More than 40 different organizations are calling on the Biden Administration to bypass a bill calling for a “virtual wall” with mass surveillance along the U.S. border with Mexico.
On February 25, more than 40 privacy, immigrants rights, and civil liberties organizations called on the Biden administration to abandon a new bill which would extend the Trump administration’s border policy, particularly the ongoing creation of a “virtual” or biometric wall. These organizations – including Mijente, Rio Grande Valley Equal Voice Network, Electronic Privacy Information Center (EPIC), Fight for the Future, and Restore the Fourth – wrote a letter to the Biden admin scolding the recently minted president for continuing the militarization of the border.
The letter comes in response to a recently proposed bill, the U.S. Citizenship Act of 2021, which would direct the Department of Homeland Security to implement new biometric and aerial surveillance technologies at ports of entry and along the U.S./Mexico border.
“This “smart border” surveillance technology is a continuation of the Trump administration’s racist border policies, not a break from it,” the letter states. “We applaud President Biden’s efforts to halt Trump’s border wall construction and provide relief to immigrant communities, but protection from deportation and access to due process should not come at the cost of militarization and surveillance.”
The letter notes that the increase in surveillance technology at ports of entry is “concerning particularly because of increased biometric collection, which most prominently includes expanded facial recognition and DNA collection.”
The push for biometric data collection at the border predates the Biden Administration. On January 3, 2020, the Customs and Border Protection (CBP) and Immigration and Customs Enforcement (ICE) released a Privacy Impact Assessment detailing plans to collect DNA from individuals temporarily detained at border crossings. Border Patrol launched the 90 day pilot program at the Canadian border near Detroit and at the official port of entry at Eagle Pass, Texas. After the pilot period the program will be expanded nationwide. The simple fact is that the Trump administration set the stage for the Biden admin to expand the growing surveillance state along the border.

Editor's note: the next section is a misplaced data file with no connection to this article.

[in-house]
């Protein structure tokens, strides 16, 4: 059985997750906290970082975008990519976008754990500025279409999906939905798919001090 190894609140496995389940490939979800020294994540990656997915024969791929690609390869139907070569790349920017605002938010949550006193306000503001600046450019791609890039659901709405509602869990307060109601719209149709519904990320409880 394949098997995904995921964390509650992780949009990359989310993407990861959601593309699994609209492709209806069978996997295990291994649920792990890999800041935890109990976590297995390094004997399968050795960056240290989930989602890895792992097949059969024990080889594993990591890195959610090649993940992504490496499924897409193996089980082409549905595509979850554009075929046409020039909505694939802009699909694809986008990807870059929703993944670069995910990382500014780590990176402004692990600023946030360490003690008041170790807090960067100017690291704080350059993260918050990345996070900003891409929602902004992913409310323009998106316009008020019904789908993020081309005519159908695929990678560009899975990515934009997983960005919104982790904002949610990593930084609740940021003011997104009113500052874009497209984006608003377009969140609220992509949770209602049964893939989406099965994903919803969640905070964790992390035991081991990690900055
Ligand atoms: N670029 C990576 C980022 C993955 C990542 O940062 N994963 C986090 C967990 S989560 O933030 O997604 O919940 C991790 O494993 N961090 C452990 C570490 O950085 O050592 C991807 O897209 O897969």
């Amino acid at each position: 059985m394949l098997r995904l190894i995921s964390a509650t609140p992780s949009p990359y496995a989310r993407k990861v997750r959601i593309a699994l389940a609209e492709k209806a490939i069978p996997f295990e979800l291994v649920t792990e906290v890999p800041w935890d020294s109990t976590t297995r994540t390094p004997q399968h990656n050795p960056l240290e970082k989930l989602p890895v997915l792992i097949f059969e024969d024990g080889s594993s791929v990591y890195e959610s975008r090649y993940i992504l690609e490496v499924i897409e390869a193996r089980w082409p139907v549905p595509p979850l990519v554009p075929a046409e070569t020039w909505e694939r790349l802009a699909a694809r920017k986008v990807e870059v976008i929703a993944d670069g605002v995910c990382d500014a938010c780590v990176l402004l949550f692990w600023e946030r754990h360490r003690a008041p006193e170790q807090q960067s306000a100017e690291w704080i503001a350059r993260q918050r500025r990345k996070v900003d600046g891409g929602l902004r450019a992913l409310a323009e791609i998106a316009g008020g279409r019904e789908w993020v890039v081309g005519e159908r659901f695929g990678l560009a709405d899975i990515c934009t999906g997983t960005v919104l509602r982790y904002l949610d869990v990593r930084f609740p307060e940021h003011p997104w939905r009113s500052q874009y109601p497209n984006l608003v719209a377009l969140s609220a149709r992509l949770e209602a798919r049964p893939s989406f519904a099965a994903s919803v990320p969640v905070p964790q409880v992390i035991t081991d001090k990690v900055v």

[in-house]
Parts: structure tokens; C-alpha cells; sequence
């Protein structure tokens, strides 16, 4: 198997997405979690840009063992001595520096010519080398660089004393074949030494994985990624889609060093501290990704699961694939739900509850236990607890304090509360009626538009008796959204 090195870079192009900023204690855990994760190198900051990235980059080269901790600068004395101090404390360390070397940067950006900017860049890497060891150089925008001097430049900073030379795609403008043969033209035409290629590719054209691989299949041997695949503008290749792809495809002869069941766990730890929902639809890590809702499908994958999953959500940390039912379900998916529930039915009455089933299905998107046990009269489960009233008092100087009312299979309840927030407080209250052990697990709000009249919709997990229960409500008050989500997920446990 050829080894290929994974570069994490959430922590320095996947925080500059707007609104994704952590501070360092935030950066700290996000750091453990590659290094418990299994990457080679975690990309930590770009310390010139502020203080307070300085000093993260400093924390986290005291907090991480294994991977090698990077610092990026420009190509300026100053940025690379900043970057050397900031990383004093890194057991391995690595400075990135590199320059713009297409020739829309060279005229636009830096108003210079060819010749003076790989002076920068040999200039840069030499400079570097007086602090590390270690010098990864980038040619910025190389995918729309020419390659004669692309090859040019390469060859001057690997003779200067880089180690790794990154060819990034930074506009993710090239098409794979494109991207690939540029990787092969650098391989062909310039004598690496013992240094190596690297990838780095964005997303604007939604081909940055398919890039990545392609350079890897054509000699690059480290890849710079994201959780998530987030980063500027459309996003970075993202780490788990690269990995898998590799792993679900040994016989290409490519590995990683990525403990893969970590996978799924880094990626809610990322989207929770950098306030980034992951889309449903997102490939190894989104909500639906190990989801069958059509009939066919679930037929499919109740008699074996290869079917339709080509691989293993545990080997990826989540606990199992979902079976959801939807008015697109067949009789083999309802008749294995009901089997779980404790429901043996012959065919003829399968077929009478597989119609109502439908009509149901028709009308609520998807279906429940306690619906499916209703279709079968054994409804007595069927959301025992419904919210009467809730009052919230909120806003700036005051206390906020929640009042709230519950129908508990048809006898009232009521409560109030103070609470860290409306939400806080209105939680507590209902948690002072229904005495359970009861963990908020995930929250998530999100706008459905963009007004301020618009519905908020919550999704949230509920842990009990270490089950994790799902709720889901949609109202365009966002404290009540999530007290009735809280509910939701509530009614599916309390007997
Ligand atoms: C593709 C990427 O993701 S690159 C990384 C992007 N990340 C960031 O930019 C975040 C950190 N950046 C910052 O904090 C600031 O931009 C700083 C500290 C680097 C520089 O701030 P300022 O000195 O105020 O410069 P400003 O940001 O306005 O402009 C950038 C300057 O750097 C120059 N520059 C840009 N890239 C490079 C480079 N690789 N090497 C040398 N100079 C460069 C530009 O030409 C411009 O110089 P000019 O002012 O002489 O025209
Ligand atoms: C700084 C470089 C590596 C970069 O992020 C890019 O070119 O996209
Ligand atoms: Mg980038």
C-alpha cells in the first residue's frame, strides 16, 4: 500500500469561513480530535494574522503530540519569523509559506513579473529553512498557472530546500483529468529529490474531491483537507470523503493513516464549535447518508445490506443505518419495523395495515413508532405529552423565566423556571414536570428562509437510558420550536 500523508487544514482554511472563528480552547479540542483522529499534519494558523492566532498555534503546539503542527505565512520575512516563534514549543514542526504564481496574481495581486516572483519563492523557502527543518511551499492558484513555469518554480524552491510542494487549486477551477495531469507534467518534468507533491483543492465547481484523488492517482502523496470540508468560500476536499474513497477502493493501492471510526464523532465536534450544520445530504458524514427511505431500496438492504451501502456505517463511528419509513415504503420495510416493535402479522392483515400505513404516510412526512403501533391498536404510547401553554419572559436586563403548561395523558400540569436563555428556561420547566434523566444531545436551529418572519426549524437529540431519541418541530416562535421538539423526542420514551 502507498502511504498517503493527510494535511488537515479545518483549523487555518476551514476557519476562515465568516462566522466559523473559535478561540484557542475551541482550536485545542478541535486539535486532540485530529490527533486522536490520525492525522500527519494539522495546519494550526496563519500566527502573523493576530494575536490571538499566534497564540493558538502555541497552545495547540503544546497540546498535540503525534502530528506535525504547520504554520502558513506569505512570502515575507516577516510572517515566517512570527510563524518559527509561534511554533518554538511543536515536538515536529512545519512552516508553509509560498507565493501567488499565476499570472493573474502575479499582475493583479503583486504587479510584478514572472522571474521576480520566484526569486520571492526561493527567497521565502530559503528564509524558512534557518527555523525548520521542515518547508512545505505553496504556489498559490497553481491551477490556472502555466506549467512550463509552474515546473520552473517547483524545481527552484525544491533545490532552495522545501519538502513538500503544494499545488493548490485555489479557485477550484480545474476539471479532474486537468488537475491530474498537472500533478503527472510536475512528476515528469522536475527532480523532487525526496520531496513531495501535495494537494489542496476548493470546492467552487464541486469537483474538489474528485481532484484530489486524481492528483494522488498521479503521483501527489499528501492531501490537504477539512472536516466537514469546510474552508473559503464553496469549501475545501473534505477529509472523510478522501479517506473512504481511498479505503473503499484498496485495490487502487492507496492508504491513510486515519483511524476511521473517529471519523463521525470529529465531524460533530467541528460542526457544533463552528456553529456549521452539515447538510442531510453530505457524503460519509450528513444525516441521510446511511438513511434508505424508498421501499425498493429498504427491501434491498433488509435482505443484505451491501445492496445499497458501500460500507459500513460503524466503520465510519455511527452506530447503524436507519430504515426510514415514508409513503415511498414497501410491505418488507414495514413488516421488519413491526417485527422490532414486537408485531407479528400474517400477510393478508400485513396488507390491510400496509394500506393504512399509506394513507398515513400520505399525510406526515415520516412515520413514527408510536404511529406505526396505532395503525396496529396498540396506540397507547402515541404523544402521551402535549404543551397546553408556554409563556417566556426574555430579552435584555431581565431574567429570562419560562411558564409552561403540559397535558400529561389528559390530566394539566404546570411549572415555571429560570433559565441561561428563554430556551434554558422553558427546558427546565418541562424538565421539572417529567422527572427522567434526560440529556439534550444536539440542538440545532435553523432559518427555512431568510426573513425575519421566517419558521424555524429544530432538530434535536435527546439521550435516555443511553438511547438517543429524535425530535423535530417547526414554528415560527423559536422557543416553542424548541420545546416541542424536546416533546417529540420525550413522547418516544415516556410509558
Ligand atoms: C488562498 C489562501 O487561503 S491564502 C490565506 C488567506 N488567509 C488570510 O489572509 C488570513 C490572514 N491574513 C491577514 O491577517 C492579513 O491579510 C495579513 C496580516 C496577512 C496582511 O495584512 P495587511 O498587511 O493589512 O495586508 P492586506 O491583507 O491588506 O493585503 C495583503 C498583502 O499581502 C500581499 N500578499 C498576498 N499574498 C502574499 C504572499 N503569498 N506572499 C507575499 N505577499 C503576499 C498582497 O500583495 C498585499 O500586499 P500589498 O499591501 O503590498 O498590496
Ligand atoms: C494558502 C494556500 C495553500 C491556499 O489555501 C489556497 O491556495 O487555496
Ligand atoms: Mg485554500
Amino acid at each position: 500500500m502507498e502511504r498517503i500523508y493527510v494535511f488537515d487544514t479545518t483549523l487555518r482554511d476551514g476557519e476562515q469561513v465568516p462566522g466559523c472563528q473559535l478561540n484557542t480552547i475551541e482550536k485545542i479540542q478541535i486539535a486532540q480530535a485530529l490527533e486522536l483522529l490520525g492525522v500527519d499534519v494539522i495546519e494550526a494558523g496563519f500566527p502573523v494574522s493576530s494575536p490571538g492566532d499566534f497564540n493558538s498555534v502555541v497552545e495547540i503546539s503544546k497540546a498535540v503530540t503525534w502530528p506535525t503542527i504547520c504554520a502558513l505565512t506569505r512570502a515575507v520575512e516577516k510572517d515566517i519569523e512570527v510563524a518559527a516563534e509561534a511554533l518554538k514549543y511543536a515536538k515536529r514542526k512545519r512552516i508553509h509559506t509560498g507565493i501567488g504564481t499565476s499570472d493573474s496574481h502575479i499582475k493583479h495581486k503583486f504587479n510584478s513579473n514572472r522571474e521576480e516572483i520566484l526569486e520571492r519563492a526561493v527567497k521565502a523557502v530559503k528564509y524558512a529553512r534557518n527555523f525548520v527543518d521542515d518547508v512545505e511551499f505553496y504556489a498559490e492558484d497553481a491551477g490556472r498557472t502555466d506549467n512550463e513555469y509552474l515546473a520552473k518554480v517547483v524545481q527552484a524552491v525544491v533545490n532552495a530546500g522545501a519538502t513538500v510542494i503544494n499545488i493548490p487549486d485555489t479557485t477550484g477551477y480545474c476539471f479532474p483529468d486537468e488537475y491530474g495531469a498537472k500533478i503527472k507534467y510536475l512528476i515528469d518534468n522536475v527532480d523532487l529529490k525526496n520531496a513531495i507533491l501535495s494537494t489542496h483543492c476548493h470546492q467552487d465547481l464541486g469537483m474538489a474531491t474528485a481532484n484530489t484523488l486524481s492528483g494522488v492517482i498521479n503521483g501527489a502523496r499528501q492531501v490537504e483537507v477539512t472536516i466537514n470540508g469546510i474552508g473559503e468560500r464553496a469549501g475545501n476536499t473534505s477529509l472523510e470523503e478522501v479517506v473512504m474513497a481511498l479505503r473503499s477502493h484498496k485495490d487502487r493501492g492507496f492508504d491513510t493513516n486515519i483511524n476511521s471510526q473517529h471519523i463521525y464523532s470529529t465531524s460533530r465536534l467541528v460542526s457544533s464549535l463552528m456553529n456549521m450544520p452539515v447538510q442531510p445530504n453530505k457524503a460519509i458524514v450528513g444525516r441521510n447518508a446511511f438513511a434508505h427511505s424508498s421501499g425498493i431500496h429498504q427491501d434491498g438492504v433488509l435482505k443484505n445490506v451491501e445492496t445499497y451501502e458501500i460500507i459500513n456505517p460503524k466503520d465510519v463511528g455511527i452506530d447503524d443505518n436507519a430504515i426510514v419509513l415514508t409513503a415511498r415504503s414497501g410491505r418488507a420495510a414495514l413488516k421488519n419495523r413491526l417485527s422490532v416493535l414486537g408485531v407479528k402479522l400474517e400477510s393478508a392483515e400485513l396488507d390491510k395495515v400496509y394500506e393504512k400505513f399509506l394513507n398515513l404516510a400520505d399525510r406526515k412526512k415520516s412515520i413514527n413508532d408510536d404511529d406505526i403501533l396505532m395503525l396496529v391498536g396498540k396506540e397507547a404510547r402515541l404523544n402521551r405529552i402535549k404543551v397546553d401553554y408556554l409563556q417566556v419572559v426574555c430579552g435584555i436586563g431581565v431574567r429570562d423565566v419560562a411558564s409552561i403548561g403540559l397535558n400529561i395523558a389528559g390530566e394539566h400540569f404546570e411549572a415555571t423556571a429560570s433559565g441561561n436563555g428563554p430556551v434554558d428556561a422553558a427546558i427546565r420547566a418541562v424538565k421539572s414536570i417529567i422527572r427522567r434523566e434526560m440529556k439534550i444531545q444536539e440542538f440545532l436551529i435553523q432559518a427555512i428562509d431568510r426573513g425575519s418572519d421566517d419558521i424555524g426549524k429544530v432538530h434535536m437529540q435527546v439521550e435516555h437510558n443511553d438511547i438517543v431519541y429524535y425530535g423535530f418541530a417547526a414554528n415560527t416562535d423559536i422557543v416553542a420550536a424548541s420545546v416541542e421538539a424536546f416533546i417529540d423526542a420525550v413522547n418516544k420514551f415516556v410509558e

The letter, titled A Virtual Wall Is Trump’s Wall by Another Name, warned that “the rapid expansion of license plate recognition technology used by Customs and Border Protection and other federal agencies is a major privacy and policing concern.” The American Civil Liberties Union and other civil liberties organizations have been warning about the rise in use of automatic license plate readers (ALPRs), high definition cameras capable of seeing not only a vehicle’s license plate, but the people in the vehicle.
The organizations are calling on the Biden administration to invest financially in border communities rather than in the use of “invasive tech and border militarization.” The letter reminds Biden that border communities have been subjected to “extreme militarization and mass surveillance including interior checkpoints, drones, blimps, mobile and fixed surveillance towers, and other cameras and sensors placed in communities.”
The Electronic Privacy Information Center, one of the signatories of the letter, recently warned that “use of surveillance technologies at the border inevitably extends into the interior, where they are deployed against protesters, communities of color, and indigenous peoples.” EPIC recently urged the DHS to rescind a proposed rule increasing the agency’s collection of biometric information.
The organizations also point out that the DHS’s new Homeland Advanced Recognition Technology(HART) database will make biometric data “accessible to major federal law enforcement agencies and some foreign governments via information sharing agreements.” In 2018, while discussing the HART database, the Electronic Frontier Foundation said the DHS was “quietly building what will likely become the largest database of biometric and biographic data on citizens and foreigners in the United States.” The EFF also said HART “poses a very real threat to First Amendment-protected activities.”
Interestingly, in May 2020 NextGov reported that the entire biometric database was being moved to Amazon GovCloud, a move which further illustrates the deep web of connections between government surveillance and Big Tech firms.
Another connection to Big Tech firms is found in the letter’s criticism of “key companies awarded federal contracts to develop virtual wall technology” who have financial ties to Donald Trump and are also involved in created police surveillance tools. Specifically, the letter states:
“Anduril Industries was founded by major Trump donor Palmer Luckey with funding from Palantir’s Peter Thiel and related funds. The company was awarded a contract by CBP in July 2020 for a potential $249,550,000 to set up over 200 mobile surveillance towers in border communities; $60.7 million has already been awarded but the remaining money is not obligated. This technology forms the backbone of the new virtual wall.”
Privacy advocates have long criticized Peter Thiel’s Palantir of being a prime example of a private surveillance firm intertwined with the national security state. Palantir has also played a large role in COVID-19 contact tracing surveillance.
While supporters of Joe Biden were hoping for a paradigm shift away from the policies of Donald Trump, the first two months of Biden’s presidency appear to indicate that Americans can expect more of the same: more surveillance, more corporatism, more police state, and less freedom.
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